Unfortunately from reading the first couple of chapters it seems like this textbook doesn't do an excellent job of favoring graphics over formula. It's acceptable but really nothing stellar. I don't think it does the title of 'Applied Category Theory' justice. It is still very much theoretical.


Conveying intuition is about way more than using graphics. It's about storytelling. I've seen people focus on graphics and fail in a hundred ways, while overwhelming theoretical works shine due to the focus on the narrative.


Functional Programming and Category Theory: http://nikgrozev.com/2016/03/14/functional-programming-and-c...



As an interested amateur usually I find these ‘beginner’ texts laughably impenetrable, but I had no problems following this all the way through chapter one, at least.

It uses fairly simple language all the way through with lots of diagrams.


for programmer's there is this : https://bartoszmilewski.com/2014/10/28/category-theory-for-p... as well.


Having taken the course, I definitely recommend it. Great content and Bartosz is just a great guy to listen to


Bartosz is great. You can also find a filmed series of his lectures on category theory on Youtube.


I wish more PDFs written by academics had one column, not two, per page. The 2-column arrangement is harder for me to navigate when reading on a mobile device. (The OP has one column.)


I wish HTML/EPUB was as popular as PDF in academia... That would solve so many problems for mobile reading.


Two columns works great for paper, trying to read A4 or letter sized one column is painful because the lines are too long. But it doesn’t make sense for mobile (at least non tablets).


As a mathematician, usually I find attempts to apply abstract mathematical concepts to concrete real-world concepts clumsy and hurting both the abstraction and the concrete thing.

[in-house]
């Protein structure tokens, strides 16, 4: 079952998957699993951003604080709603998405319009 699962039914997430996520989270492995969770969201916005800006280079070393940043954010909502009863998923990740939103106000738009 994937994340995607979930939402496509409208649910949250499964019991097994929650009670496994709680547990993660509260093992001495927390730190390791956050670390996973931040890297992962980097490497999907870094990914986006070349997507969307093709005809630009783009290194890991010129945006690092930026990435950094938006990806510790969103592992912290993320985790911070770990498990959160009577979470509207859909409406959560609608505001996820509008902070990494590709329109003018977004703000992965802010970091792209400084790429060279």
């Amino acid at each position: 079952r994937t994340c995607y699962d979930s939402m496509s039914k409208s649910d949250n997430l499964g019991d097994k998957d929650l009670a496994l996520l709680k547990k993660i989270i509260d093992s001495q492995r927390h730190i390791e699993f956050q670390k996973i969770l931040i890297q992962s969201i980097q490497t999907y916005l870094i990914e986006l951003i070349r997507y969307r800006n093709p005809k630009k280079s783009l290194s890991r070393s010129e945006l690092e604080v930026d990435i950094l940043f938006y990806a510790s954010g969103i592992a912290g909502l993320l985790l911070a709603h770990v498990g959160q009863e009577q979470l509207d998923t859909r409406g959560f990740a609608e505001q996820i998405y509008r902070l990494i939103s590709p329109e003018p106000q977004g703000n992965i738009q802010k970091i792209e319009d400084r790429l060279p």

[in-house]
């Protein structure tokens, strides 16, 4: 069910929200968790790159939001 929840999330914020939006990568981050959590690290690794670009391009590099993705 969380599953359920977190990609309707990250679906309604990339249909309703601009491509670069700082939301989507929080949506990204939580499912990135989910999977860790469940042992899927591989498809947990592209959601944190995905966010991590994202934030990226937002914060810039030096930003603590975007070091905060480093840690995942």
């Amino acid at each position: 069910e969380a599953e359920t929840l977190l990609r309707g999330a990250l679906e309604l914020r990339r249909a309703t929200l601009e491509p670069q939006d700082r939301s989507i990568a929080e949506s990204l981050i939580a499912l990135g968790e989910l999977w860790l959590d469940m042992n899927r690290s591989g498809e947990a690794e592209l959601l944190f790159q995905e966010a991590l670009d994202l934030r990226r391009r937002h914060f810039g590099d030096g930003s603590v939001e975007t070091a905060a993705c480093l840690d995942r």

Is this the case with this text?


No, the text is awesome. I read it over the weekend.

As an amateur mathematician, don't worry about attempts to apply mathematics to the real world; mathematics is the pattern which emerges from the real world's incidental complexity, and we have always been applying maths to real-world concepts.

Category theory actually provides ways to go from abstract domains to concrete domains. Read the text; it might loosen your view a bit.


If one cannot apply mathematics to concrete things, what use does the mathematics have, besides mental gymnastics?

If mathematics is applied poorly to reality, it's usually because an inadequate model is used, not because attempting this is a wrong thing to do.


First of all, when I said concrete things I did not mean for example theoretical physics concepts. I mean things like economics[0] or philosophy[1].

I am saying that mathematical abstraction is not the right tool to get a better understanding for a lot of subjects. My questions was asking if this is an instance of someone with a categorical hammer and seeing categorical nails everywhere, or that it is a super natural fit.

Most mathematicians (I know) do mathematics for the mathematics. It is in itself a goal that does not need an external use. So yes, mathematics for a lot of mathematicians is just mental gymnastics that turned out to be very useful. Probably the reasons for some people's love for math and the usefulness are related.